Property companies in the residential market are adjusting to the shift in sentiment as buyers and funders put plans on hold.
Alexander Clarke, founder of Altrincham-based SME developer Quinta Group, said private equity backers, the company’s main source of funding, are now not willing to lend “at least for the next six months”.
“They’re hopeful that the economy stabilises and that maybe they’ll be back in the market in the next 12 months. With a lack of funding from the private equity arena, this means that we’ll now have to pursue finance from a mainstream lender, and the process will be much harder.”
However, others were seeing more positive indicators. Georgina Livesey, director of PJ Livesey, the family-owned housebuilder, said: “Exchanges are still going through, we’re taking reservations, and inquiries are still coming through, and those are the only markers we have at the moment.
“We’re looking at how to move forward as a board and have contingency plans in place, as there is a lot of uncertainty, and that fear in the public could translate into a slowdown. If that market slows, we need to act accordingly, but still produce a product that people want to buy.
“We’re not looking to reduce prices just yet, but we are cautious, in line with a volatile market.”
Several larger nationwide housebuilders such as Lovell, Barratt and Galliford Try were cagey about commenting on the state of the regional market, with the common view that it’s “too early to tell”. However, a statement from Barratt’s chief executive David Thomas, said the housebuilder was “prepared”, and that he expected the fundamentals of the business to remain unchanged despite Brexit as “there is a structural undersupply of quality homes in the UK, and we have a clear strategy to address this, supported by a strong balance sheet to execute our growth plans.”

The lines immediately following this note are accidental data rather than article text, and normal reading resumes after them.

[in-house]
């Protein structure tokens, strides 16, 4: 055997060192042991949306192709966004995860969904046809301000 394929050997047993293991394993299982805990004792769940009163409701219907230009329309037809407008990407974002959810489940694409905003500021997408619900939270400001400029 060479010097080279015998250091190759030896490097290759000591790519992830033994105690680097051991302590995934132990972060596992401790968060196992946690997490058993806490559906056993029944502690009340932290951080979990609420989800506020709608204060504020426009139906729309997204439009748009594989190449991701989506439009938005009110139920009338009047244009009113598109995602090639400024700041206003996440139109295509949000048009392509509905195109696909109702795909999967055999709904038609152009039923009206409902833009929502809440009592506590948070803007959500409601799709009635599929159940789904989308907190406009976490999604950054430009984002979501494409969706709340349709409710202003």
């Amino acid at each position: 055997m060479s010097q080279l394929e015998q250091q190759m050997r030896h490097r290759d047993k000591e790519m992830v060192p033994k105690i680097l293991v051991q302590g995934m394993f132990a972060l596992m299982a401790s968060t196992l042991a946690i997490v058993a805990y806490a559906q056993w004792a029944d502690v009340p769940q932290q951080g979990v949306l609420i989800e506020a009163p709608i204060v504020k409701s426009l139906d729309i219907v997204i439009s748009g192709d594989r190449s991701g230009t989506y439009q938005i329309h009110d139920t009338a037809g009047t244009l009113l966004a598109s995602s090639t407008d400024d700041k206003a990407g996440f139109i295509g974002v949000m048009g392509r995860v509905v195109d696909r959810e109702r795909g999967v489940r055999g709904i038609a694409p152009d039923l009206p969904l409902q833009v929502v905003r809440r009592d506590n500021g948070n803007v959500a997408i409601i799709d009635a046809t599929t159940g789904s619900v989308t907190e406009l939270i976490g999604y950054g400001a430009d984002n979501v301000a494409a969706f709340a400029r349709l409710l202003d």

In Liverpool, Alan Bevan, managing director of agent City Residential, said he was yet to see a change in the levels of buyer interest. Bevan explained: “There’s been a lot of uncertainty but it has been business as usual to some degree. It’s very early days, and we can’t say if there’s been an impact. We’ve not lost sales or deals; some vendors have panicked and looked to reduce prices but we’ve told them to hang fire for a while.
“Uncertainty is likely to impact sales, but we’ll just have to wait for that to play out. In Liverpool city centre, there’s still an investment story and a lack of rental stock. I don’t think we’re going to fall off a cliff, but it’ll be no surprise if there’s a lull in transactions in the next four months.”
However, there have been reports of house sales falling through. A vendor in Salford who had accepted an offer told Place that the buyer dropped out over the weekend “citing Brexit fears”. Another potential first time buyer said that they were considering waiting until the housing market looked more certain.
Homeowners are also putting restoration projects on hold. Alexandra Kington, North West marketing manager at financial advisor PwC, bought a house for redevelopment earlier in the year. She said today: “We just bought a project house and are considering putting it on hold, money is better saved than spent. If we hadn’t bought it eight weeks ago, we wouldn’t be buying it now.”